America has long been a nation of nibblers, but in the last few years, snacks have evolved from a between-meal bag of chips or apple to more elaborate plates. Snacking occasions also have risen in numbers and importance as dayparts continue to blur. Half of adults now snack two or three times a day, with 70 percent agreeing that anything can be considered a snack, reports Chicago researcher Mintel in its 2015 snacking report.
Restaurants across segments are vying for these between-hours customers by offering everything from grab-and-go hummus to chef-inspired mini-meals. The nomenclature also has evolved, with menus now promoting snacks in special sections with catchy headings, such as Small Cravings, Munchies and Petit Plates.
Downsized with a healthy upside
Boston-based fast-casual Au Bon Pain considers its Petit Plates line, launched in late 2014, a big success, says Katherine See, executive chef. “We started with four items and now have extended to seven as traffic and demand has increased,” she says.
Health is a focus for its snack menu, which sees sales peak midafternoon. “We still have guests who come in for a cookie or brownie, but the percentage that wants more nutritious snacks is growing,” says See. All snack offerings are 6 ounces and grab-and-go, including a bean salad, sesame-noodle salad and a grilled chicken breast for a protein option. With a drink, midafternoon checks average $4 to $5, See says.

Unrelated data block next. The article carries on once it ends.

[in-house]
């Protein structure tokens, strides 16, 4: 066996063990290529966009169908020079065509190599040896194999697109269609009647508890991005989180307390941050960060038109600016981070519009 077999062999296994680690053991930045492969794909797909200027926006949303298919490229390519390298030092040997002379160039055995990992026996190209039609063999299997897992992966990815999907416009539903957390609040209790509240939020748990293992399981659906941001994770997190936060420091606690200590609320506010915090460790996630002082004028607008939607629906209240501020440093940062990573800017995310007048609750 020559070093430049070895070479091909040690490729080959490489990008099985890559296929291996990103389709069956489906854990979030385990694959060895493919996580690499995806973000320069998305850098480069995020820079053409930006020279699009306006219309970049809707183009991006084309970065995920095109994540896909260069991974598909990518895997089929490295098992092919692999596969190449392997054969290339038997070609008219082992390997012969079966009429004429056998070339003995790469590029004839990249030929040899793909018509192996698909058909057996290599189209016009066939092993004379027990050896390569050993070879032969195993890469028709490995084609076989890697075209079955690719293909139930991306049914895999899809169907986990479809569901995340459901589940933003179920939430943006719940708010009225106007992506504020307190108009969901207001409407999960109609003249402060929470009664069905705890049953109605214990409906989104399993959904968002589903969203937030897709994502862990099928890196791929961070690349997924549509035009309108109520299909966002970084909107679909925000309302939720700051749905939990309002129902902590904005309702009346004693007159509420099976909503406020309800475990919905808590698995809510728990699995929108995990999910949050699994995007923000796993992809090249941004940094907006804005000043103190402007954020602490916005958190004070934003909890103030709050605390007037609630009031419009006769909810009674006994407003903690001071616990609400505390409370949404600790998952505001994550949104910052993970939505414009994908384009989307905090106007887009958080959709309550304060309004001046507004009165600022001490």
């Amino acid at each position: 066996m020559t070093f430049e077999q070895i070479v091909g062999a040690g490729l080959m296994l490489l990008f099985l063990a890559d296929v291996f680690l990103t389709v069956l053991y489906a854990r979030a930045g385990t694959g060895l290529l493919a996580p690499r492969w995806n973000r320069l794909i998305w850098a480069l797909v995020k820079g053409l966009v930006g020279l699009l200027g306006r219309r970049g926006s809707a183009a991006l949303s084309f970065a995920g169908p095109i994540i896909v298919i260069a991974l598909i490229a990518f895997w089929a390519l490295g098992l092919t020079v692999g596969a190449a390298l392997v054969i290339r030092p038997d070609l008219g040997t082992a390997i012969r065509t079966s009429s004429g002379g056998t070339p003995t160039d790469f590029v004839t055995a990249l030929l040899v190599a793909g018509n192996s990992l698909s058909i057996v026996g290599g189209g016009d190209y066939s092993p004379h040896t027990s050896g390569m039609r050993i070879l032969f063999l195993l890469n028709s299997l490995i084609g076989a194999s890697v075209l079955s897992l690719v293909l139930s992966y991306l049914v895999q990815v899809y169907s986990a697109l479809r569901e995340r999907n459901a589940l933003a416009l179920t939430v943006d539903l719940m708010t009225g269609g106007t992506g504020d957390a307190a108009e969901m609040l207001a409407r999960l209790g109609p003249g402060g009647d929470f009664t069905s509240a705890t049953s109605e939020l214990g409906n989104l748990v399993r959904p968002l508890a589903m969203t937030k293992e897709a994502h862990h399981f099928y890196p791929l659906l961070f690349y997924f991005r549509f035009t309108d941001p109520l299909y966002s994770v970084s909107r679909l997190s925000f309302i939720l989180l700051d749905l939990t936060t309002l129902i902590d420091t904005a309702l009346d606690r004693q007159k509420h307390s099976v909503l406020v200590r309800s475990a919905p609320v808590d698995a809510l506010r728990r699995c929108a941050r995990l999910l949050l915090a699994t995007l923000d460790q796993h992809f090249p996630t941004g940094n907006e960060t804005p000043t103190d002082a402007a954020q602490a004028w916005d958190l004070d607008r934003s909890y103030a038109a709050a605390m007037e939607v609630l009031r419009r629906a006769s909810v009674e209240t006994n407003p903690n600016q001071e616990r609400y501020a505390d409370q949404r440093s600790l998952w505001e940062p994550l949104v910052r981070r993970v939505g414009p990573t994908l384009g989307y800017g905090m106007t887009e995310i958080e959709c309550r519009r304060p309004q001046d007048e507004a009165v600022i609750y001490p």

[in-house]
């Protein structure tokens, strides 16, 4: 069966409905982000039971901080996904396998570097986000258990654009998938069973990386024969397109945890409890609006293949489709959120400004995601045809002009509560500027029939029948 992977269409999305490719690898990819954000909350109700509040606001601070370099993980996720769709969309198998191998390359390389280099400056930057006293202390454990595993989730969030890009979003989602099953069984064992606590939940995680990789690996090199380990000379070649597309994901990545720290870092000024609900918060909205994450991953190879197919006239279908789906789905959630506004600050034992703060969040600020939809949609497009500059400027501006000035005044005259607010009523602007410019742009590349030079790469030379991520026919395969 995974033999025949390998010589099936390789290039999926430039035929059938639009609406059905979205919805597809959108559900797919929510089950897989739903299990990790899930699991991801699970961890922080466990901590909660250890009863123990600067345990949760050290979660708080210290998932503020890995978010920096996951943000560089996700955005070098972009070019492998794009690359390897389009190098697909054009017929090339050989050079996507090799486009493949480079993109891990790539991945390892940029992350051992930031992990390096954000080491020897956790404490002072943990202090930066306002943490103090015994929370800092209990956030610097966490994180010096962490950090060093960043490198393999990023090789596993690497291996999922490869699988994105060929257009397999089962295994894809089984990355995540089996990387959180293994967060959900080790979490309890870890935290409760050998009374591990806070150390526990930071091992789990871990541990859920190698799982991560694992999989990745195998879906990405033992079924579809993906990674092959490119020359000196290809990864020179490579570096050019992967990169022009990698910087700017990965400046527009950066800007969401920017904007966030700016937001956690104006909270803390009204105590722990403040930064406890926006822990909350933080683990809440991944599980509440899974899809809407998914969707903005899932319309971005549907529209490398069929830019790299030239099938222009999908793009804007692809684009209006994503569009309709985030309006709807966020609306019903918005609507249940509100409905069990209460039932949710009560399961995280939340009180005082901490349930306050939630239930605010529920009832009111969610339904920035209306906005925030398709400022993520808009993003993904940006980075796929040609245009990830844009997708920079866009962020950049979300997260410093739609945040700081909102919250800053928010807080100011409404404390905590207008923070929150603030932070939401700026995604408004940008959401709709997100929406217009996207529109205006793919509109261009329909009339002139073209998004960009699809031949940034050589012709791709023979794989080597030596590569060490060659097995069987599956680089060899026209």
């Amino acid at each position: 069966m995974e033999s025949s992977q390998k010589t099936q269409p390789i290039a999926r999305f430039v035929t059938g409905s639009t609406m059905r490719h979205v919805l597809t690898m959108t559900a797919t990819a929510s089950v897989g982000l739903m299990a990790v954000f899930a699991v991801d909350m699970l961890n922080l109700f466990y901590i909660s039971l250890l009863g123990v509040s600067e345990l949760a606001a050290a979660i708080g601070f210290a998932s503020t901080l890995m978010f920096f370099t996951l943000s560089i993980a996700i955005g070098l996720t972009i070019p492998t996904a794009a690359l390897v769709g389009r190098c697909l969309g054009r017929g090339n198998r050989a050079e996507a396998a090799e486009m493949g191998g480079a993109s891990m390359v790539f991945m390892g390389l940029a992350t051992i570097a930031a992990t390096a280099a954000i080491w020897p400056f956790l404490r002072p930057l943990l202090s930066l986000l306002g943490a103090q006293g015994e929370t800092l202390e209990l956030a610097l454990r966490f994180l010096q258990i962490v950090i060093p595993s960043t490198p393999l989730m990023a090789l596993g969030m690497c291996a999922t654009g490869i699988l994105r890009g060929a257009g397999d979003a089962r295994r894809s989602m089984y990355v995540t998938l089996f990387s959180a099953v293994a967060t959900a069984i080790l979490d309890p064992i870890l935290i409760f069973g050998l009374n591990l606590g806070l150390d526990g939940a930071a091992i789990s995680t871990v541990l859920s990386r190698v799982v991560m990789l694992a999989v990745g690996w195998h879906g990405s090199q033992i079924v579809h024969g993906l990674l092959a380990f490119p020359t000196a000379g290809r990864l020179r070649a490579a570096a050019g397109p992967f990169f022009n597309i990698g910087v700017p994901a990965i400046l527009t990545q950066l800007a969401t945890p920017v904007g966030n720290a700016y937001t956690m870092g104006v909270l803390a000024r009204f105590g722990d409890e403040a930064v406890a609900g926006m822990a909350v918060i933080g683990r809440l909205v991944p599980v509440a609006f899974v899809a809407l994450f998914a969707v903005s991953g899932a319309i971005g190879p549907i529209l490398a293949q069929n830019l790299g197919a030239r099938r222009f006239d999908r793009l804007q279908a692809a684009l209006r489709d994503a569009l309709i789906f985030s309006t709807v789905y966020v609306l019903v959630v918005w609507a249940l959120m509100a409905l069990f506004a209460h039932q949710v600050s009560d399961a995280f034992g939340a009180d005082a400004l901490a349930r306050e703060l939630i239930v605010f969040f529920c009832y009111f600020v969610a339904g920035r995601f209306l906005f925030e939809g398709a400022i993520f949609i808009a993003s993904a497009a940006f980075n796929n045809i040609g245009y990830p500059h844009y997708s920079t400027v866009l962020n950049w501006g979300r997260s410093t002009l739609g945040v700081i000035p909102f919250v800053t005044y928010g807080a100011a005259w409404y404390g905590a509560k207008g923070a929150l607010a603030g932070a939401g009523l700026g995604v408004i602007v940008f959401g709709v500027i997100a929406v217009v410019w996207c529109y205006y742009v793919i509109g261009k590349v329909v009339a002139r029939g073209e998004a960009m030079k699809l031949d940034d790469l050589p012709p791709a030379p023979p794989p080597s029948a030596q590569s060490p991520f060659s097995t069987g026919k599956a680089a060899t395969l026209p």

To implement Petit Plates, Au Bon Pain had to expand units’ prep areas and refrigerated space and eliminate some items that stayed in the case after lunch, such as the half-sandwich option. “We also want to streamline our grab-and-go packaging, so we’re looking into items that are stackable to save space,” says See. Au Bon Pain plans to expand the snack menu this fall, adding more protein choices and whole-grain salads.
After a 26-year ban, happy-hour drink specials became legal again in Chicago in mid-July. That change prompted Rachel Dow, executive chef of The Betty, a polished-casual restaurant and cocktail lounge, to launch a SNAX menu to accompany happy-hour drinks.
Dow offers five snacks, including fried cauliflower with bean puree, almond and pineapple sofrito (the top seller) and baba ghaboush with tzatziki and pita. Chicago operators have to limit happy-hour deals to 16 hours per week, so The Betty’s snacks are offered weekdays from 4 to 6:30 p.m.
“The happy hour is a way to expose bar customers to our food,” says Dow, who admits that many don’t perceive The Betty as a full-fledged restaurant. “We want them to know we’re more than a cocktail lounge.”
So far, the happy hour menu is boosting late-afternoon traffic and checks, says Dow. Snacks sell for $7 to $8, while small plates on the dinner menu average $16. And since many ingredients are cross-utilized, the SNAX selections are easy on food and labor costs, she says.